And you think you had a bad night?

It was the early 90s and there was a group of us working on a project in Milton Keynes who were all staying in the same hotel in the old town. We would spend all day at the coalface – if programming synthesisers falls into that category and then we'd eat together and consume vast quantities of beer. I think this was the second night so the die had been cast. The hotel was an old pub and I was sleeping in the annexe which was probably originally the stable block. I returned to my room and fell soundly asleep, or at least totally unconscious, without any problem. The problem began when I woke and found myself standing in the corridor wearing only my underwear. I’d clearly got up in the middle of the night to rid myself of some excess fluid and turned the wrong way - so that instead of entering the bathroom, I exited the bedroom.

Now in any other circumstances I would have simply, though extremely self-consciously gone to reception to get a spare key. This was not going to be so easy as it was not a matter of going down a few floors to reception. In this case, the reception was in a different building. And it was 3 a.m., in November and it was raining.

I remembered that one of the guys on the course was in the room opposite and so I thought maybe he could call reception for me. I was about to knock when I had second thoughts, on the basis that being woken up in the middle of the night to find a nearly nude male at your bedroom door might be giving off the wrong signals. So time for Plan B.I went to the door of the annexe and searched for something to keep the fire door open after I'd exited, just in case I couldn’t get any help. With my failsafe plan in place, I ran to the main building – bare-footed, virtually starkers in the cold November rain.In these sort of ridiculous situations, I often think 'they'll get even better in the telling' whilst mentally rehearsing how to recount the tale. Strangely on this occasion, it never crossed my mind – not even when I reached the main building to find it locked which would obviously be a strong point in the story. Neither did it cross my mind as I made the return journey in the rain, though when I found that I could get back into the annexe, in comparison to the garden it seemed like a safe haven. Time for Plan C.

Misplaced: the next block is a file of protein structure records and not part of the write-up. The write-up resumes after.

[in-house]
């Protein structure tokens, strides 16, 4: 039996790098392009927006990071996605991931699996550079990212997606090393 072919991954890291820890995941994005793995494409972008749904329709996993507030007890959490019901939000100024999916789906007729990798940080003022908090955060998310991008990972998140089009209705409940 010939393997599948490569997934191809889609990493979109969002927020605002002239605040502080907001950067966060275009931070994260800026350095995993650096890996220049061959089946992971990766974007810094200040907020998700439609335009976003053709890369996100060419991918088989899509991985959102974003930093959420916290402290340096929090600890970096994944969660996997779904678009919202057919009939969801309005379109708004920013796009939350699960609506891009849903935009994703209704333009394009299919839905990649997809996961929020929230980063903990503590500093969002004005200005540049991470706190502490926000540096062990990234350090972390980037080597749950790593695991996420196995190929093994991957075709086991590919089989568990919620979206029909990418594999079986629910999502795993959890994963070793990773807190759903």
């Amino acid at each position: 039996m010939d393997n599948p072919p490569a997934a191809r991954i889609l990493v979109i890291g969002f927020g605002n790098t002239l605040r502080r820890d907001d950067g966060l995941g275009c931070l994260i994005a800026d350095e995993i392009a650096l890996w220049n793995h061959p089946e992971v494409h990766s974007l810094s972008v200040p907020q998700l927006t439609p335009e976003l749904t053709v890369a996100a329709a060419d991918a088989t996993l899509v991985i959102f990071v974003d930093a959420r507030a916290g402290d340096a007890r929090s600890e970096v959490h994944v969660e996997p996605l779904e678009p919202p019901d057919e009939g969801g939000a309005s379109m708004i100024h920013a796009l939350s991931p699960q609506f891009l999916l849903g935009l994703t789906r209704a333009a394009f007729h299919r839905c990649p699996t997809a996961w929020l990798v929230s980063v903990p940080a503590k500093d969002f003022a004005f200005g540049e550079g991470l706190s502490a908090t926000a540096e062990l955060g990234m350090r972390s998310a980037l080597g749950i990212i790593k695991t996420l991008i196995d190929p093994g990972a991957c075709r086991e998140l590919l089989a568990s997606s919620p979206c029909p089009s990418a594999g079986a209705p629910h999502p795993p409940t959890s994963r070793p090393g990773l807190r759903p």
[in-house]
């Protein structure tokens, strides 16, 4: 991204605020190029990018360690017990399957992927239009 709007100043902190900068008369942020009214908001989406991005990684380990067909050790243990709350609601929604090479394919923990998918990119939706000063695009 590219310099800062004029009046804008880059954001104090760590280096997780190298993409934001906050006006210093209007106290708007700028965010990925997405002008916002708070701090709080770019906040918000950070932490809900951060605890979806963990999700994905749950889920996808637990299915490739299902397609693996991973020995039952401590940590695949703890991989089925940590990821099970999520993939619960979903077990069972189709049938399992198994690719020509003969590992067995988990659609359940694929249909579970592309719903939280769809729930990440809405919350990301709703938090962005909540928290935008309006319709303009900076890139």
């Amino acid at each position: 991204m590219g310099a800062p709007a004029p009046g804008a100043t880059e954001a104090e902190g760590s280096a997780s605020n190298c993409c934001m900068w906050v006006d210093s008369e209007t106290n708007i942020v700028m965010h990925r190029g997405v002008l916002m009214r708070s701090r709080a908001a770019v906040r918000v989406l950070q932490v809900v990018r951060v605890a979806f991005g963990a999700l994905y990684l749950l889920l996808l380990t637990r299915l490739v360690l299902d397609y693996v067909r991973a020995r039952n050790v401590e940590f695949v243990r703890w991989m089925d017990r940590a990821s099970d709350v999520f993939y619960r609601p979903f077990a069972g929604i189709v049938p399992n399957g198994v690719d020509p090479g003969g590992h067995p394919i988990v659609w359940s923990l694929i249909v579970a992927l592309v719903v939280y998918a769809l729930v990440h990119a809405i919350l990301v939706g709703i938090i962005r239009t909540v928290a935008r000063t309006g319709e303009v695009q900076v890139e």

Now in hotel rooms especially in November, I am more likely to sleep in a warm fug than fresh air. I’m not one of those fresh air fiends who throws windows open and caution to the wind. So I doubted that the bedroom window would be open, though seeing as my room was on the ground floor it was clearly worth a shot. Checking that the exterior door was firmly wedged open, I headed for the outdoors again. I counted the windows carefully twice, not wishing to exacerbate the situation by climbing into someone else's room. When I was absolutely positive that I was outside my room and no one else's, I looked and was relieved to discover that the window was open far enough for me to open it fully and climb in. Of course, being a community minded soul, after firmly wedging my bedroom door open, I went and removed the wedge from the exterior door. After all I didn’t want this happy ending to be ruined by a headline which ran 'Several perish as early morning streaker flouts fire regulations.'

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